In terms of acting, I believe enough credit should be especially given to Mehdi Bajestani. He may not have received an award like his female counterpart at the well-known festivals, but even accepting to play such a role is an incredibly brave act. Bajestani fulfilled the requirements of his role quite successfully. It’s hard to understand how a man who can be so affectionate and calm towards his family —except for a few outbursts— could take all his anger out on women who have already taken their toll. This man, who can commit terrible crimes against these women he finds on the streets and brings home, can take on the role of a father to his family in the same house. However, this duality and division in his life and mind does not last long, of course. Because this degree of internal decay spreads its smell to the outside over time. Saeed’s end is as brutal as his own methods. But again, strangely enough, we look at Saeed’s face with more difficulty compared to the twitching and gasping faces of dying women. Because throughout the film, this man, whose terrible methods, pains, longings, disappointments and family life, no matter how sickly his mentality may be, becomes more and more familiar to us. We only see the murdered women for a few minutes. During this time, it is very difficult to establish a real closeness with them. This film, which inevitably makes us empathize with the murderer, pushes us to make a correct judgment about this man who tries to play the role of God.
Being a Woman: Living is not an Act of Surviving
Let’s move on to what prompted director Abbasi to shoot this film. At the beginning of the 2000s, when the events were really happening, Abbasi was still a student and watched a documentary about Saeed. About the documentary and the events, Abbasi says: “In a really strange way, I felt sympathy for the guy, really against my own will. I think there was a psychotic element to the pleasure-seeking aspect of his murders, the twisted sexuality and whatnot, but there was also this strange innocence about him. It was more about how a society creates a serial killer” (source). These words of course confirm the existence of our sense of sympathy for the murderer, albeit by mistake, in the film. Of course, not everyone is very happy with the way Abbasi reflects the events and the existence of the idea that the murderer is innocent to some extent. Some people do not want to feel this sympathy, because it is very disturbing. However, it is difficult to say that people like Saeed were made this way only by the society, as Abbasi said. Here, it is necessary to talk about the individual predisposition of that person to become this way – maybe because of his brain chemistry, maybe because of the violence he experienced as a child – and then the external events that triggered this predisposition. In addition, in real life, the murderer is said to have had a rather abusive relationship with his mother, which is not surprising (source).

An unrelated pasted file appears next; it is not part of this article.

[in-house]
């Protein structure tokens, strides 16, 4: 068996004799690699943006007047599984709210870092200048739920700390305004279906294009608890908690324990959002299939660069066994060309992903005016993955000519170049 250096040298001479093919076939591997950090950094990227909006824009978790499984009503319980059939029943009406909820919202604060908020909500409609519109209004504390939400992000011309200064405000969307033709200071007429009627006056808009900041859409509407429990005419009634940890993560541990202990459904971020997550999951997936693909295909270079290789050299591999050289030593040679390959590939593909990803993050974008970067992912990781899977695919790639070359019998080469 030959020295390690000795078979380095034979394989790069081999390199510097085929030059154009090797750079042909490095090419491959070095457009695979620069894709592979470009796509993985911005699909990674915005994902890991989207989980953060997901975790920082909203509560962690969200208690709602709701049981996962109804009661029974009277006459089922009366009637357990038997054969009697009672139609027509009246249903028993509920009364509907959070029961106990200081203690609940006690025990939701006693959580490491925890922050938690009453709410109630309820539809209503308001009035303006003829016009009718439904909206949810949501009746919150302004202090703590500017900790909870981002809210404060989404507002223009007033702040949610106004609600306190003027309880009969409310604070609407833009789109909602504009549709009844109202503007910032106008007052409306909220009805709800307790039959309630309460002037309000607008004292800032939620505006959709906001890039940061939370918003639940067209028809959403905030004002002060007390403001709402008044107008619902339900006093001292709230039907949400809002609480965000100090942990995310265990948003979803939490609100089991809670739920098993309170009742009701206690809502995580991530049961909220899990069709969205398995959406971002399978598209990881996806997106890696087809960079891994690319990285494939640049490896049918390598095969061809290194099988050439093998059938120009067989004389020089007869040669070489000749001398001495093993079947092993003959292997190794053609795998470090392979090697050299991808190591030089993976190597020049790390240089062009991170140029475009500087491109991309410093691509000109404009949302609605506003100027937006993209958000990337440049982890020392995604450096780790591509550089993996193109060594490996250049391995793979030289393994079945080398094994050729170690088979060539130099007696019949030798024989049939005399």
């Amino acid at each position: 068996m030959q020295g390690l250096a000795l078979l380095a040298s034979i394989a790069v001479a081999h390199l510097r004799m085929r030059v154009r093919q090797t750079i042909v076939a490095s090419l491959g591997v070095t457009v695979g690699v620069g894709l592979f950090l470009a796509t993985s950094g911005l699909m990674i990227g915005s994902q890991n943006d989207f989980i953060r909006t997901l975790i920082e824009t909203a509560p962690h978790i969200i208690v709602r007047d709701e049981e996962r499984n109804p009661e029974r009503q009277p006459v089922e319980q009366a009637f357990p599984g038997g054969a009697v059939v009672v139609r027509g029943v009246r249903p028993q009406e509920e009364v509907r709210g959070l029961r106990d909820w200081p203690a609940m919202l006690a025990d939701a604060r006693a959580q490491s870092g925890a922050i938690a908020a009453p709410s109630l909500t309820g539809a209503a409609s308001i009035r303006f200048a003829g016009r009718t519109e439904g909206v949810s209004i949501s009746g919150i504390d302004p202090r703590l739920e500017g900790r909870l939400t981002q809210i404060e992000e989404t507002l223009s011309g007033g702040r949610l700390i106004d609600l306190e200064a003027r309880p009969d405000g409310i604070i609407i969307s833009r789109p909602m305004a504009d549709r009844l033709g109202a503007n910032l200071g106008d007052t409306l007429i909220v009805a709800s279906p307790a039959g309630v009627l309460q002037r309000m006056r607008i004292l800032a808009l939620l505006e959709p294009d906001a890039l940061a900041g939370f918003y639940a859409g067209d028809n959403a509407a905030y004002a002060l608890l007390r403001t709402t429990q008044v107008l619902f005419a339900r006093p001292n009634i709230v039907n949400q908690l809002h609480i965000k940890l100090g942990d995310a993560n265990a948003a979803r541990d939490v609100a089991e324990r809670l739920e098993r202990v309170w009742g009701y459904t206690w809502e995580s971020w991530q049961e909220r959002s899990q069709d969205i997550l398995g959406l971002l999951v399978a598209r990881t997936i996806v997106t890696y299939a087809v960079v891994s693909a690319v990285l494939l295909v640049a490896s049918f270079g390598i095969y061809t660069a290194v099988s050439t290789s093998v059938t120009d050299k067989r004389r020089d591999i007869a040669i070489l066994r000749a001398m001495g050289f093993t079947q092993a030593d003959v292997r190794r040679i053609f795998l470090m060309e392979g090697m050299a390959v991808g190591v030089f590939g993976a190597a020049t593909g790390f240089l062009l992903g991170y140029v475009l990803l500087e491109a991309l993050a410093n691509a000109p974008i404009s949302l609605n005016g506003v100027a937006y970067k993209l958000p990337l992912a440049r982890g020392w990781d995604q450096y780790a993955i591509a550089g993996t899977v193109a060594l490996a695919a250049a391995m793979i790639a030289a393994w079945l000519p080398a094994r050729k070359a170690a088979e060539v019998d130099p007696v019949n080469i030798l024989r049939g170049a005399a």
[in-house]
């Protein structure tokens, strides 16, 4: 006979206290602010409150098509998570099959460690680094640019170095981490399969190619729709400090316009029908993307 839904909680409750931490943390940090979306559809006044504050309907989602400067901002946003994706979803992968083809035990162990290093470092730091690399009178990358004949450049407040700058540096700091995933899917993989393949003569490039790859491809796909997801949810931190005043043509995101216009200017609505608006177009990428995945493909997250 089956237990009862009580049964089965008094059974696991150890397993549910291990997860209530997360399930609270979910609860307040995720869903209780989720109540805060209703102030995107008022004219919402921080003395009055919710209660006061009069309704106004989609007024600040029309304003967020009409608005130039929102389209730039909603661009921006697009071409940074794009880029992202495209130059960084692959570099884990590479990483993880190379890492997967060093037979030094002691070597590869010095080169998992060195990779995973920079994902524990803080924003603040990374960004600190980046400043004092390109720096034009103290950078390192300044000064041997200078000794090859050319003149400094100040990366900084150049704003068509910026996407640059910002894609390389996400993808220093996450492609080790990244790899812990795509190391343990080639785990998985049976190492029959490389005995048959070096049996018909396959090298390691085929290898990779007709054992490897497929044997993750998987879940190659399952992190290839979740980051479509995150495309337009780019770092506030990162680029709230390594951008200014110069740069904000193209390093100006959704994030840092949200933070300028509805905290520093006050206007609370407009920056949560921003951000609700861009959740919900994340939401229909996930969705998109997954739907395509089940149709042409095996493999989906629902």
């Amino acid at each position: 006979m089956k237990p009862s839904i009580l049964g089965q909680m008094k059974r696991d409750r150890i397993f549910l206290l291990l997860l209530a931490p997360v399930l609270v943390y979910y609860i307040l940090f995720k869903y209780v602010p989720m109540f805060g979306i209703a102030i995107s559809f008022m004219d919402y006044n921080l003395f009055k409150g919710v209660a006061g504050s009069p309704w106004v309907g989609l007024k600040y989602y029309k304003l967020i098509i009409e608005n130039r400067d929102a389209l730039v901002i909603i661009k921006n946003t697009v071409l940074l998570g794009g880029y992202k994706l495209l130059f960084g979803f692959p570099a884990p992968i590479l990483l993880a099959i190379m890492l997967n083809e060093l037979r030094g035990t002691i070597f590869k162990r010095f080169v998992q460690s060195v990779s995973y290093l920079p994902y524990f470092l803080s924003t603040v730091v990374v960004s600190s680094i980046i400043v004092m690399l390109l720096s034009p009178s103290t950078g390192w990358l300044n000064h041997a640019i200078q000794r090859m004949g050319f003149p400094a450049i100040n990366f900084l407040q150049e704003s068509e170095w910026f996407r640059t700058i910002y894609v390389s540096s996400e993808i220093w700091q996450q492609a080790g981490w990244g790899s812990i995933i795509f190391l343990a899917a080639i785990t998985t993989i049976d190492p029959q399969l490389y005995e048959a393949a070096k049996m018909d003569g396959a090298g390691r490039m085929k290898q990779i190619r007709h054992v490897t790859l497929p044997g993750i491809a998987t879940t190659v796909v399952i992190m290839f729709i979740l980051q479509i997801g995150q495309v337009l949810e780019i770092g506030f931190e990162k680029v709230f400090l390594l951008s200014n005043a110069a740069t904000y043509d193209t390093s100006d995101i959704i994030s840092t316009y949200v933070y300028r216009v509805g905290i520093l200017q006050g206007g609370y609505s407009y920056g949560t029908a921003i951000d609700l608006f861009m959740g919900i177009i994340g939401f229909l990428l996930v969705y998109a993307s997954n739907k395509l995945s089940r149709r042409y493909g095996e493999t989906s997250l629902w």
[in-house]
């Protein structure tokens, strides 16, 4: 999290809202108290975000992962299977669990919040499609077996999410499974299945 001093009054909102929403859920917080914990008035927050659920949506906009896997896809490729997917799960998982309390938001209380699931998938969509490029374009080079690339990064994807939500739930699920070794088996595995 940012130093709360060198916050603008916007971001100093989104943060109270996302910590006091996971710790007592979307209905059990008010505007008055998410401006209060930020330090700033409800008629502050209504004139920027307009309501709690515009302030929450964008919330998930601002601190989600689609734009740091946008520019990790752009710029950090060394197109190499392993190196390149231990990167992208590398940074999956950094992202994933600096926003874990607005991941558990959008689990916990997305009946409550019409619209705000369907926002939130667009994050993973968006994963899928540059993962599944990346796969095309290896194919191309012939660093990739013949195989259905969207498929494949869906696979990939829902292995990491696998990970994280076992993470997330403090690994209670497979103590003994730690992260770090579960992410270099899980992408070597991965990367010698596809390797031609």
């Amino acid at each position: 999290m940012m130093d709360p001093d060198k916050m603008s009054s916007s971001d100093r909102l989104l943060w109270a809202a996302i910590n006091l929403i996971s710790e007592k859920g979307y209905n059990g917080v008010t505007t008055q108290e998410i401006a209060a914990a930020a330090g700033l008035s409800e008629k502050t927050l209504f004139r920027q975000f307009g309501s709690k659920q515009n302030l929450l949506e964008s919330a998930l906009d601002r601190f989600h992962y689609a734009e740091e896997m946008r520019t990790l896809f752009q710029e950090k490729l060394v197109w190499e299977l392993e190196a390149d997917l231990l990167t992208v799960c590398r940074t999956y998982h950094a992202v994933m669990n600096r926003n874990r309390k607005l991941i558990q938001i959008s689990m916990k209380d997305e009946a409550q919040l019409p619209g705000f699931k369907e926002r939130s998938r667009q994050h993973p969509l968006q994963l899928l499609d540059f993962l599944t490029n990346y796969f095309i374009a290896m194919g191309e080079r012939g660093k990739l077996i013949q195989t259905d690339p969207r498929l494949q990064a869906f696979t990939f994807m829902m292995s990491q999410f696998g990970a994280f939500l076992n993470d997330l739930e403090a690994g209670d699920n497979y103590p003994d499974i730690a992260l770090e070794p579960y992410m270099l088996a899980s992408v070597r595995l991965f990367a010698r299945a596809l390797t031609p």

In addition to all this anti-women theme – which creates a social perspective – the film also presents how weak human beings can be -which shows a smaller component of the society-. The film shows that a person who has never been able to achieve anything he wanted throughout his life -even being a martyr (!) for God-, who sees himself as a disappointment, can accept fame no matter how he manages to achieve it. In this way, we see how complex human psychology actually is. Nevertheless, it can be hard to swallow from time to time that there are many transitions from the general to the specific, from the individual to the society, and vice versa. All of the events that are presented by the film have echoes of different dimensions to the audience at the same time. This provides lots of things to digest, and the audience might easily lose focus. It is sometimes difficult to focus on what the main issue is. Therefore, the film makes you feel that it couldn’t reach its full potential.
The character of Saeed’s wife, Fatima, is a very interesting character and surprises the audience. Despite all the madness around her and her husband’s new “fans”, she can sometimes push this euphoria aside and see the events with their sad reality. She is aware that they are going after a wholly made-up persona of Saeed and she will be left alone with her son soon when this whole flame is extinguished. If we go back to the end of the film again, we remember when Saeed’s acquaintances suddenly appear in the prison cell. One thinks that he is hallucinating and assumes that the sense of self grandiose breaks his psychology to this extent. Perhaps the film would have been more impressive if the film had actually proceeded this way – perhaps in contrast to what actually happened, we don’t know – and if he was executed while he was floating in his own delusions. Still, it is inevitable that Holy Spider is a film that has accomplished a lot as it is. On a last note, it should be underlined that the soundtrack of the film is also very successful, and it makes people shudder. With the combination of good acting and an uncanny music score, it is impossible for the audience to leave the cinema with a peace of mind.